Essential Shannon Security with Keys Smaller Than the Encrypted Message
To a cryptographer the claim that ?Shannon Security was achieved with keys smaller than the encrypted message" appears unworthy of attention, much as the claim of ?perpetuum mobile? is to a physicist. Albeit, from an engineering point of view solar cells which power satellites exhibit an ?essential perpetuum mobile? and are of great interest. Similarly for Shannon Security, as it is explored in this article. We discuss encryption schemes designed to confound a diligent cryptanalyst who works his way from a captured ciphertext to a disappointing endpoint where more than one otherwise plausible plaintexts are found to be associated with keys that encrypt them to that ciphertext. Unlike some previous researchers who explored this equivocation as a special case of existing schemes, this approach is aimed at devising a symmetric encryption for that purpose per se.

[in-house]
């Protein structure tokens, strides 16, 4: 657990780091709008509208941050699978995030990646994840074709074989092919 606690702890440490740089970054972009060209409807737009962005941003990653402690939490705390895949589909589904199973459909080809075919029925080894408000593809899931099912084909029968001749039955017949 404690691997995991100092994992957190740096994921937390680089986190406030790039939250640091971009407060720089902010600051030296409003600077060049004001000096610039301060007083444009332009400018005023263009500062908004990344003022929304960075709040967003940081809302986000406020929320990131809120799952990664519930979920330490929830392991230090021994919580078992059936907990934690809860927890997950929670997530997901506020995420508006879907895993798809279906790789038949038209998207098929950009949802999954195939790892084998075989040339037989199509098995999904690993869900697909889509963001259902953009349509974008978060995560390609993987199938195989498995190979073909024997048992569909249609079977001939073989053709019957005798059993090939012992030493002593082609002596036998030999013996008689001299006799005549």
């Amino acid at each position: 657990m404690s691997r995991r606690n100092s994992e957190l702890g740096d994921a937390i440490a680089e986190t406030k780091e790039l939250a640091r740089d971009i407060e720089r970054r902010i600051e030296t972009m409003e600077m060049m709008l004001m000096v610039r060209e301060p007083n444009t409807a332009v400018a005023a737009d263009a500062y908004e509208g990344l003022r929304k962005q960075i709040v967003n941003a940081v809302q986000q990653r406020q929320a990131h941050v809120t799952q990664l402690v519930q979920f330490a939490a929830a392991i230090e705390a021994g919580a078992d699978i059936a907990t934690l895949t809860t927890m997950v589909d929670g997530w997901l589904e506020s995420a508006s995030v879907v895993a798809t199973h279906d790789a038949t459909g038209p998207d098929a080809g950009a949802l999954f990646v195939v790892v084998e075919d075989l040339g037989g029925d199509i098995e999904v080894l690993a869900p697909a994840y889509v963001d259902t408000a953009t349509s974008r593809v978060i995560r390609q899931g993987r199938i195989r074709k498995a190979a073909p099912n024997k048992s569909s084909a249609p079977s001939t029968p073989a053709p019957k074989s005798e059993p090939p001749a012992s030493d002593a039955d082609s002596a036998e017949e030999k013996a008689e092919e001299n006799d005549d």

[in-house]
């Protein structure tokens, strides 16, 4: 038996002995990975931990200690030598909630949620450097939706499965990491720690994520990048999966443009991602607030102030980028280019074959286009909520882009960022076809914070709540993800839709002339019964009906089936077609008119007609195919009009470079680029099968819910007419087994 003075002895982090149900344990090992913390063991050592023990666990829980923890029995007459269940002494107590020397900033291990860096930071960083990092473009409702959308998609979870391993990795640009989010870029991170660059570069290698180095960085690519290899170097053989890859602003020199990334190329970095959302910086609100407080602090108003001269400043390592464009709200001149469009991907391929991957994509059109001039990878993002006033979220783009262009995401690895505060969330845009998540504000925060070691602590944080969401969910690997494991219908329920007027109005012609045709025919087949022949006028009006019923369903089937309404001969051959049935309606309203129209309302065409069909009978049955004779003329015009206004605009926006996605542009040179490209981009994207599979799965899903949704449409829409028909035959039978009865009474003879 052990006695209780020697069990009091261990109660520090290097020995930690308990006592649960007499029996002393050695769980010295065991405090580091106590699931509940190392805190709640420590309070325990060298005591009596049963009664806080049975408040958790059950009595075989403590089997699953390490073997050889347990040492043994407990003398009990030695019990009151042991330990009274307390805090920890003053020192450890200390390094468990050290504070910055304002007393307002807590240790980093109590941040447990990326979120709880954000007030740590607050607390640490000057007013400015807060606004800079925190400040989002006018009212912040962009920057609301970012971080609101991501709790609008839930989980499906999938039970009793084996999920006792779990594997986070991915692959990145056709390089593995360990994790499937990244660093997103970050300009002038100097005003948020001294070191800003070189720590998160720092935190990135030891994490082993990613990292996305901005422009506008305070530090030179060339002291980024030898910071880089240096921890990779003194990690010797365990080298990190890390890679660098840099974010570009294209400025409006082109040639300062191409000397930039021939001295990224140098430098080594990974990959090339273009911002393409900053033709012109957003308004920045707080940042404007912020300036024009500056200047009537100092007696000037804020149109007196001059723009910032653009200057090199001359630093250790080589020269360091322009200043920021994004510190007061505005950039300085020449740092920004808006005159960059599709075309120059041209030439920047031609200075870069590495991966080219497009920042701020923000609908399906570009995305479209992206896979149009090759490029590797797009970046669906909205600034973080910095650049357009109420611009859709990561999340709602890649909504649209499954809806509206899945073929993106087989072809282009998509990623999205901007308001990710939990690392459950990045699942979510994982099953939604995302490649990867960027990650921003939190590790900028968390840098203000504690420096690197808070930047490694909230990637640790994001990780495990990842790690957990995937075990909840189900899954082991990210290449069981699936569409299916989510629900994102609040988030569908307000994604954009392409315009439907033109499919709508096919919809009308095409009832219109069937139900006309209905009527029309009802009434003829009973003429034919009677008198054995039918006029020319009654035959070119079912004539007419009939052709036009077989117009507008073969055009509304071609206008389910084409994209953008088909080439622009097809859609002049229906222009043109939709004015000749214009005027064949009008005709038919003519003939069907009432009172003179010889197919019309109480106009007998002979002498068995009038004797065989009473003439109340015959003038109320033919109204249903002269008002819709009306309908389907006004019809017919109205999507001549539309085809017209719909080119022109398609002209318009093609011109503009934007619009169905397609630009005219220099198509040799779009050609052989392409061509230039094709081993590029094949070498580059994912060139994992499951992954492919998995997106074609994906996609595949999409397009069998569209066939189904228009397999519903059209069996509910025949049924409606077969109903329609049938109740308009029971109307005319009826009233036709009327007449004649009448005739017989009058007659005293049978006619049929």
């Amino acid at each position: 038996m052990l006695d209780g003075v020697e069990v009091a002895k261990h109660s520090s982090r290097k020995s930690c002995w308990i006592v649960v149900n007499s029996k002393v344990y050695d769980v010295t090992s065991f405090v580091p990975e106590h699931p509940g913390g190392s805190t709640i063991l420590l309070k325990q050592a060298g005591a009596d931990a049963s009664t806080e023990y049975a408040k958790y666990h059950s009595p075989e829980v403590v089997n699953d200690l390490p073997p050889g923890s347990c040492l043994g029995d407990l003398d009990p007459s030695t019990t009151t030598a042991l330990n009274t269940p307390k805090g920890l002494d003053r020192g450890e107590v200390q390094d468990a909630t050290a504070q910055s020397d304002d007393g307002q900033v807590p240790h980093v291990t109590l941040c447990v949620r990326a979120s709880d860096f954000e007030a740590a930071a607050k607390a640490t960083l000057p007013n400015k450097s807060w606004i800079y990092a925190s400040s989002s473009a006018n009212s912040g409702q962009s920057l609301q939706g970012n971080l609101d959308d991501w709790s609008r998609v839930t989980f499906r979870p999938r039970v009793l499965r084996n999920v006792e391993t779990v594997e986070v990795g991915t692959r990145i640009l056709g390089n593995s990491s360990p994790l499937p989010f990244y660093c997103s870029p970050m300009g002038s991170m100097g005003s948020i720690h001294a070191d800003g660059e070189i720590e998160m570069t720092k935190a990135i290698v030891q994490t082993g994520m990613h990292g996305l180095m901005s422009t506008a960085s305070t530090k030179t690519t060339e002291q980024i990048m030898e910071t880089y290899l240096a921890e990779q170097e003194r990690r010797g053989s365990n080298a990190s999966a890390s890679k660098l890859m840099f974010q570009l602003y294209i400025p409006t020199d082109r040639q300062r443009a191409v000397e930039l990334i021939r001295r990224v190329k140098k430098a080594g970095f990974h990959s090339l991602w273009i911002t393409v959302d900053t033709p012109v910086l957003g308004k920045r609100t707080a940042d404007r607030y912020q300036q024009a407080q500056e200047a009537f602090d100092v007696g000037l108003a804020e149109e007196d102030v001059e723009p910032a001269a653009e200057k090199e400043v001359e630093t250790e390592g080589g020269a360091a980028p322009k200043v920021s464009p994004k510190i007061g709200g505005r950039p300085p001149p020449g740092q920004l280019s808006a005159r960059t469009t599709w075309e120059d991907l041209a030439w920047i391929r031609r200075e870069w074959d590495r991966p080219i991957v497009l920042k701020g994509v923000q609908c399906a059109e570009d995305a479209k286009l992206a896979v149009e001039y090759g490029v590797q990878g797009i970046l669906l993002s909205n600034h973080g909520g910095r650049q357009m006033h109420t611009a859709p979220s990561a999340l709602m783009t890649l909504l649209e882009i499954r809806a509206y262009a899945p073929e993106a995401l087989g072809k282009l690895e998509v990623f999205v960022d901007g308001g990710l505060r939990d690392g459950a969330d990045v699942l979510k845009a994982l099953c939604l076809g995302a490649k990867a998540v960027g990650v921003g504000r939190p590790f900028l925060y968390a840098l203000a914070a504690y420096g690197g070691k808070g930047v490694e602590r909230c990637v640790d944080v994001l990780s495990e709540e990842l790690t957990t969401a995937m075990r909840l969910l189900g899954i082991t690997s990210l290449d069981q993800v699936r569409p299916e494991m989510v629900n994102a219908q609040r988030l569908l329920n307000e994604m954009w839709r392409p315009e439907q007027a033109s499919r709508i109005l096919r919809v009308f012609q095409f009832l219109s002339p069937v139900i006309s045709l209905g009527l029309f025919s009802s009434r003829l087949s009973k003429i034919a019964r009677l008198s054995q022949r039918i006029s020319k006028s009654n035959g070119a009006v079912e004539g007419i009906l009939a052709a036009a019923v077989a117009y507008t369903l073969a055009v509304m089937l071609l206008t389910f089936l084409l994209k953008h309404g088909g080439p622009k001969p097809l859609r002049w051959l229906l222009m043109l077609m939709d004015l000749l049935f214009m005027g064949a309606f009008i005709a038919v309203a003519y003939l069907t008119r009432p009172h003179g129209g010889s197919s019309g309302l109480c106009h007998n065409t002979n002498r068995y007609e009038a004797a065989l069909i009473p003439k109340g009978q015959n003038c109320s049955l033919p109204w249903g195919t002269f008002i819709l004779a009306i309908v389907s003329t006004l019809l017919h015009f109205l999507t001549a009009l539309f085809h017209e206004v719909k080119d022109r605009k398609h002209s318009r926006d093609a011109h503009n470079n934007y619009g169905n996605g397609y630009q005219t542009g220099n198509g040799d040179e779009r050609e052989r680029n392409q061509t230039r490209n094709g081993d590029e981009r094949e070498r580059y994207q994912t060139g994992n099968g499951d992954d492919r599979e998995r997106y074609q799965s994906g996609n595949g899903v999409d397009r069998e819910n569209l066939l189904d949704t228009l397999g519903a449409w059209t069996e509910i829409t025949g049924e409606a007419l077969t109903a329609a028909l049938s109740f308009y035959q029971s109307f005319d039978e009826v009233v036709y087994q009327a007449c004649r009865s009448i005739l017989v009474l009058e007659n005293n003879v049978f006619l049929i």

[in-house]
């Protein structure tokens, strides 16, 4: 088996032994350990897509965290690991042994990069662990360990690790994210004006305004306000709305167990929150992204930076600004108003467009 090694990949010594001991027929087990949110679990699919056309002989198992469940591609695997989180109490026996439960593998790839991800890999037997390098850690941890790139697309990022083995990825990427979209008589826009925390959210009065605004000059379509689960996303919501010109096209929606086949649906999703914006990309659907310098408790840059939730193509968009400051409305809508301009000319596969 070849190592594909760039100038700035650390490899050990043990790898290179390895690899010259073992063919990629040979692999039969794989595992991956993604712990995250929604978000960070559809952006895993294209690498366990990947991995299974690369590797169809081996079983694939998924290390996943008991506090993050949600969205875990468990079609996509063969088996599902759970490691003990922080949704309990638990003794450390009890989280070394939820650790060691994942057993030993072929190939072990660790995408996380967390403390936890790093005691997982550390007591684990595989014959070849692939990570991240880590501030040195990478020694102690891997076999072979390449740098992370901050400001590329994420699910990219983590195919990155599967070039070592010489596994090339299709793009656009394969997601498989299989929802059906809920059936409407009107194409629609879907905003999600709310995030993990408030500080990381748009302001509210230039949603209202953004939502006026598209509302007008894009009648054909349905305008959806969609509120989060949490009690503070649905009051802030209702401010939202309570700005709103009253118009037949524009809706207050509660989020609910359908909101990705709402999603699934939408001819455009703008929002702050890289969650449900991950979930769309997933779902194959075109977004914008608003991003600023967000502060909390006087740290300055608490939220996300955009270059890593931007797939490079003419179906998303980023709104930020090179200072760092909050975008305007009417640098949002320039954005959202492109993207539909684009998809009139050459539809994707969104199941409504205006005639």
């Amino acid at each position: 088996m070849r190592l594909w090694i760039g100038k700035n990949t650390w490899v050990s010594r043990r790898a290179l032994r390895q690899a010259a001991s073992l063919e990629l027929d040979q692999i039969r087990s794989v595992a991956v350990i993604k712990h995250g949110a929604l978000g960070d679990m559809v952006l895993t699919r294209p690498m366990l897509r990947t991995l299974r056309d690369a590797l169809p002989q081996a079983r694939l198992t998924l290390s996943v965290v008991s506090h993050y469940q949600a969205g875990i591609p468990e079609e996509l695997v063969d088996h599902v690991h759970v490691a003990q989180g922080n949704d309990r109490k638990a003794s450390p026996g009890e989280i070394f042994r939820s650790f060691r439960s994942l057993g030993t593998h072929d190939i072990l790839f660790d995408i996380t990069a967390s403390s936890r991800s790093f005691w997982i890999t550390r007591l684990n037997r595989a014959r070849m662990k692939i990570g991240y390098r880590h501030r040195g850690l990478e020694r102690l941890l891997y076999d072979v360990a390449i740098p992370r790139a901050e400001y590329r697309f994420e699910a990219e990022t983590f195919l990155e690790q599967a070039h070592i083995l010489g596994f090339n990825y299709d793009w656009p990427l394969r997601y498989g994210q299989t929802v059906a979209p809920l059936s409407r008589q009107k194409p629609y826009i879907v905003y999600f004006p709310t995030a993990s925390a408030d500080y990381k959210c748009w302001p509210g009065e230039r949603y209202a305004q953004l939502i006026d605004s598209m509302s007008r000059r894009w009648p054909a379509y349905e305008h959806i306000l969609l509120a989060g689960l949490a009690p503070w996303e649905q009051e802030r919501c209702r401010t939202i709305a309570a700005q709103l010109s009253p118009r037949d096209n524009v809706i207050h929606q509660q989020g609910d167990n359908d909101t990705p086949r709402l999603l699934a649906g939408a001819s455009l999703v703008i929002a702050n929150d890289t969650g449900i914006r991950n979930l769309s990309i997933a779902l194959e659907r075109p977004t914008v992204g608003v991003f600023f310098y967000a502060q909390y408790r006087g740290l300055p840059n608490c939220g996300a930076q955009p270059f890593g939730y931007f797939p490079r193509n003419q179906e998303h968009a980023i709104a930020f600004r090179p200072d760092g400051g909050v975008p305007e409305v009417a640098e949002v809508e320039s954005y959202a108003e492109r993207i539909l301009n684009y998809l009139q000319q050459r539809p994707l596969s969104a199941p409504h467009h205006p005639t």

Non-Deforming Digital Watermarks
TaKE cryptography offers subliminal marking of a digital stream so that any tampering, induces an unacceptable distortion of the primary information. Encrypted audio and video streams are decrypted by one key to the original content (e.g. music), and through another key to the digital watermark (e.g. name of legitimate user). Unlike the prevailing methods which are based on distorting the protected contents, or locking it through a digital signature, TaKE -- Tailored Key Encryption -- preserves the integrity of the original stream, and its digital watermarks are inconspicious. Daniel (tm) is a particular TaKE cryptography which also offers an instant and flexible trade off between security level and speed and convenience level. The described method is fast and proper for both high capacity stream, and secrecy sensitive streams..